Most homeowners and landlords keep an eagle eye on the household budget, but an often overlooked part of the bottom line is hard water. It’s tough (literally and figuratively) because if you’re used to hard water, you have no way of comparing it to its soft counterpart. You can’t taste or see the difference since the minerals making water hard—magnesium and calcium—are invisible and tasteless. However, the differences are clear when it comes to cleaning and bathing. Hard water leaves behind a residue on clothes post-washing, dishes, bathtubs and anything else it comes in contact with.
It builds up over time, so you probably won’t notice it after just one laundry load or shower. Quietly, it shortens fabric life and fades colors from your garments, increases wear and tear on dishwashers and hot water tanks, requires more detergent and hot water, and demands serious elbow grease when cleaning sinks, tubs and showers. In the US, hard water is present in 85 percent of homes according to a US Geological Survey, so if you’re asking yourself, “Do I need well water softening?” the answer is probably yes.
Well, Yes, Hard Water is Hurting You
Well water is more likely to be harder than city water, which is why maintaining your well water and staying on top of well water quality is key. The American institute of Laundering determined that laundering and detergent costs double with hard water. You’re paying hundreds more each year just for hard water, spending more hours cleaning and unnecessarily making water heaters and appliances work harder (and wear out faster).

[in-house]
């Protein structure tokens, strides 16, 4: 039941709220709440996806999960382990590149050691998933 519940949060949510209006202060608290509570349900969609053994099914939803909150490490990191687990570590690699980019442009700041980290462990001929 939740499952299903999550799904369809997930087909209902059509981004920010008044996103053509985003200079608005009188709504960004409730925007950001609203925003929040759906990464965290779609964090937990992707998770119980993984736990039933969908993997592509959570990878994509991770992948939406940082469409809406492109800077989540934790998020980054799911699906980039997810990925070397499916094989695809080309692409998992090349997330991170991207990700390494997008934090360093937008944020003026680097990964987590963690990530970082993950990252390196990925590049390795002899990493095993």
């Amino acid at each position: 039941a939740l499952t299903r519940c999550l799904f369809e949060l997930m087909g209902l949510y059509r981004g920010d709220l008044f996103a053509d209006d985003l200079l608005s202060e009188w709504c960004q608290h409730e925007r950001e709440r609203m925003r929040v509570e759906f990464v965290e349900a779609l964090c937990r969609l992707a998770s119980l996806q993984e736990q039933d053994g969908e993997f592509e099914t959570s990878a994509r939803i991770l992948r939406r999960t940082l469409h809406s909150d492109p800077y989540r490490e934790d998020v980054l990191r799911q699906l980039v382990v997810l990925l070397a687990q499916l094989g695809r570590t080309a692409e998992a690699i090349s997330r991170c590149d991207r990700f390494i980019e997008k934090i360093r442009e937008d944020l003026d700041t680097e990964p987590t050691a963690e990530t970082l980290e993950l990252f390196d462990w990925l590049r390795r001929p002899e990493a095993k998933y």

If you want to find out how hard your water is, all it requires is a simple test from Mike Zimmerman Well Service. We can install a well water treatment system that will save you many hours in cleaning and extend the life of your plumbing and appliances. However, don’t assume that once you’ve tested the water one time, that you’re golden. Water quality can change, which is why it’s important to test on a regular basis. An annual test, preferably in the spring or summer when you’re already in well maintenance mode, can ensure your water is the right degree of softness.
Leave the Curds for Cooking
When hard minerals mix with soap, nearly impossible to remove “curds” develop. That’s what you’re seeing on tiles, in sinks and on the rims of bathtubs. Simultaneously, these curds fight your soap’s natural alkalinity, which means the best cleaning simply can’t happen. No additive included in detergents can prevent soap curds.
Hard water means you’re signing up for an uphill battle, both in chores and in managing your budget. Soften up and the difference is astounding.